Top 20 best iPhone apps - paid apps

12th Oct 2010 | 14:42

Top 20 best iPhone apps - paid apps

Essential paid apps for your iPhone or iPod touch

Top 20 best iPhone apps - paid apps

Apps for the iPhone and iPod touch now number in the hundreds of thousands.

And when Apple claims "there's an app for that", it really means it.

We trawled the App Store, looking for the very best paid apps, and we present the cream of the crop below. If your favourite app is missing, tell us about it in the comments.

1. Brushes - iPhone edition (£2.99)

The breakout moment for painting app Brushes was being used to create the cover of a June 2009 issue of the New Yorker, showcasing the capabilities of the app itself and also how the iPhone can be used for creative purposes. It remains a standout app, offering responsive zooming, brush selections, layers, and high-res 'playback' via Brushes Viewer for Mac OS X.

Brushes

2. NanoStudio (£8.99)

This wonderful miniature recording studio obliterates the need for GarageBand for iOS and also makes almost all competing apps redundant. At a basic level, NanoStudio gives you a synth and drum-pads to fiddle with. Dig deeper and you discover a six-track recording studio, sequencing, sampling/resampling and more in an absurdly powerful package that's great value at nine quid.

NanoStudio

3. QuadCamera (£1.19)

The best of myriad toy camera apps for iOS, QuadCamera enables you to take four or eight serial shots. An adjustable timer and effects enable you to fine-tune the output, which can also be animated in-app. The resulting shots are often beautiful, oddly often giving a better impression of time than a short video.

QuadCamera

4. Pastebot (£2.39)

While iOS has copy and paste, you're limited to a single clipboard. Pastebot provides you with unlimited clipboards, enabling you to store countless snippets of text and imagery. Adding value, the app also integrates basic editing functions, and if you're a Mac owner the free Pastebot Sync provides instantaneous copy and paste between your device and your Mac.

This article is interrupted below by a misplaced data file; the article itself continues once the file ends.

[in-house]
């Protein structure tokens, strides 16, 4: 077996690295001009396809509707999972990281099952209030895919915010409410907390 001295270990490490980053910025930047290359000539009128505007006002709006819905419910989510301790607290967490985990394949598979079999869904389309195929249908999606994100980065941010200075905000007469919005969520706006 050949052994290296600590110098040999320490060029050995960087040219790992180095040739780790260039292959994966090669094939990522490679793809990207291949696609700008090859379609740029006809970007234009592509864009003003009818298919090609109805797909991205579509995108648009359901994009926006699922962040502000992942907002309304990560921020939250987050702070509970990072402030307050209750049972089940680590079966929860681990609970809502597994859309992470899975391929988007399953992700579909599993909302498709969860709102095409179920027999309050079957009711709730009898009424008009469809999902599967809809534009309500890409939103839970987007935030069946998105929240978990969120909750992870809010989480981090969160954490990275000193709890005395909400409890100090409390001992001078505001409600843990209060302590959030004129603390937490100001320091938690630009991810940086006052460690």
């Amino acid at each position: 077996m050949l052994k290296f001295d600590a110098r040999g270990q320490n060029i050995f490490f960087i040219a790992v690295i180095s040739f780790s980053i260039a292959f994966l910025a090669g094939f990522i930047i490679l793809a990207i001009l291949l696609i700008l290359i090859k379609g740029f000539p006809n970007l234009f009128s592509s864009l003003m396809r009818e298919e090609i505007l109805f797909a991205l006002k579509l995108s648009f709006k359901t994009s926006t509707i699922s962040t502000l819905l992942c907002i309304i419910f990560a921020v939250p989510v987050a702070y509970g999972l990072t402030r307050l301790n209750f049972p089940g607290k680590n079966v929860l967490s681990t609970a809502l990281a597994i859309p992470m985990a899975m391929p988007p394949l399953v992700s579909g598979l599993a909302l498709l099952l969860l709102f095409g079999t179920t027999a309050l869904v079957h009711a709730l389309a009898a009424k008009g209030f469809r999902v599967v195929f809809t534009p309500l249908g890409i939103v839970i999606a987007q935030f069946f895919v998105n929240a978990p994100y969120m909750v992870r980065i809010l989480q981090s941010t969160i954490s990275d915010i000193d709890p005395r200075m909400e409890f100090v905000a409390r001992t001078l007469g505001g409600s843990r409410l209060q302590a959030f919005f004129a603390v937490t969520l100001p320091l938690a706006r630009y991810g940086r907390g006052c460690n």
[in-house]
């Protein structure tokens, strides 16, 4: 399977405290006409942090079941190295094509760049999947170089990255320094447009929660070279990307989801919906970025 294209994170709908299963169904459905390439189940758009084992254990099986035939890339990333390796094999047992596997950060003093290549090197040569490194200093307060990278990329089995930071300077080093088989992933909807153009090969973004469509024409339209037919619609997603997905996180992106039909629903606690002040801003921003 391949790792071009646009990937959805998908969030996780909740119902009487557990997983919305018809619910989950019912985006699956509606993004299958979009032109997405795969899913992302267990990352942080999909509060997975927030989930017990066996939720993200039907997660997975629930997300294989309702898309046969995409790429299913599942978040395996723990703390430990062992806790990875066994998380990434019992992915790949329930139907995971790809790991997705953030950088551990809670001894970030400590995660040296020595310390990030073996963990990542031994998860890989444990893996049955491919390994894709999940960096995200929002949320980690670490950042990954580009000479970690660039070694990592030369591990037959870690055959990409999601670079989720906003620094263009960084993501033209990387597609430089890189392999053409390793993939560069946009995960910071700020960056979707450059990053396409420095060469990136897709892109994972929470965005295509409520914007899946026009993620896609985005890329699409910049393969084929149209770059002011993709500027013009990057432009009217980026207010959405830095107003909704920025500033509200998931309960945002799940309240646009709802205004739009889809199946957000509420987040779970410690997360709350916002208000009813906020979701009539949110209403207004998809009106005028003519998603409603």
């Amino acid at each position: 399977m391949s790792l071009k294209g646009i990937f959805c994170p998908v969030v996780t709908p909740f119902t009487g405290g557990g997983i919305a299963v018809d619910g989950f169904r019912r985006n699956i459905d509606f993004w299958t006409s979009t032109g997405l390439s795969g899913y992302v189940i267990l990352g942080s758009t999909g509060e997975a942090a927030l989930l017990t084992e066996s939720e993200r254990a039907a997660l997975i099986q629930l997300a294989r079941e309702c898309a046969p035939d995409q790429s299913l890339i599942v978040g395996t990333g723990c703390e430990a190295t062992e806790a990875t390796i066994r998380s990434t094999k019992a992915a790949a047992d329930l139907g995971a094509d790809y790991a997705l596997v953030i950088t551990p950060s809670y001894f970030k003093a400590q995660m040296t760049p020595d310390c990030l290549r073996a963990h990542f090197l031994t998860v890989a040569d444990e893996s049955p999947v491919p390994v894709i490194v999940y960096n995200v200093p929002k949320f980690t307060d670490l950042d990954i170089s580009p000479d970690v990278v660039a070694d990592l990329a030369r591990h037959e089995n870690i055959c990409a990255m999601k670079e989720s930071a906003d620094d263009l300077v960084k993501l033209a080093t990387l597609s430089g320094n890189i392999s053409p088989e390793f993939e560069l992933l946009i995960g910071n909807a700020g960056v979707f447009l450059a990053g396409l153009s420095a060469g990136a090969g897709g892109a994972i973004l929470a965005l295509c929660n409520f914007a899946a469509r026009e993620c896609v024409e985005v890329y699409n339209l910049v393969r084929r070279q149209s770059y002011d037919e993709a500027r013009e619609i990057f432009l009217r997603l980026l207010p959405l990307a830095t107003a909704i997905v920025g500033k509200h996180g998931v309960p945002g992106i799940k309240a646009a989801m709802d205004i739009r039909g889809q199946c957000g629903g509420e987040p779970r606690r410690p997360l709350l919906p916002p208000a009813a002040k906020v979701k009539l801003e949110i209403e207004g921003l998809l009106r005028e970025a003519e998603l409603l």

PasteBot

5. Air Video (1.79, universal)

Although fine for music and photos, the limited storage capacities of iOS devices makes them unsuitable for holding lots of video. Additionally, iOS supports only a limited number of codecs. Air Video enables you to stream video from a PC or Mac (running the free Air Video Server), and it converts footage on the fly.

Air video

6. FlipTime (£0.59)

The clock on iOS device lock screens is about as boring as they come. For more character and usability, grab FlipTime - for 59p you get a beautiful combined clock and calendar that's reminiscent of old-style departure boards. 'Clack' audio sounds are optional, and the app includes format options and alarms.

FlipTime

7. TuneIn Radio (£1.19)

Docks with DAB functionality seem a bit pointless when you consider that for £1.19 you can grab TuneIn Radio and start listening to one of over 40,000 radio stations. The interface is clean and efficient, and if you're running iOS 4, TuneIn Radio plays in the background.

TuneIn radio

8. Instapaper (£2.99, universal)

If you regularly find yourself looking at a browser with dozens of open tabs waiting to be read, invest in Instapaper. You use a browser bookmark to send articles to your account; these are then synchronised with the app on launch. Instapaper offers plenty of options and sharing features, but most importantly it enables you to read without distraction.

Instapaper

9. Weather Pro (£2.39)

If you find Apple's built-in Weather app basic, Weather Pro should give you the information you need. Along with details about current conditions, you can look ahead to the immediate future (via local rainfall and cloud radars) or the week ahead (through daily/three-hourly forecasts and graphs showing upcoming changes regarding temperature, rainfall, pressure and more).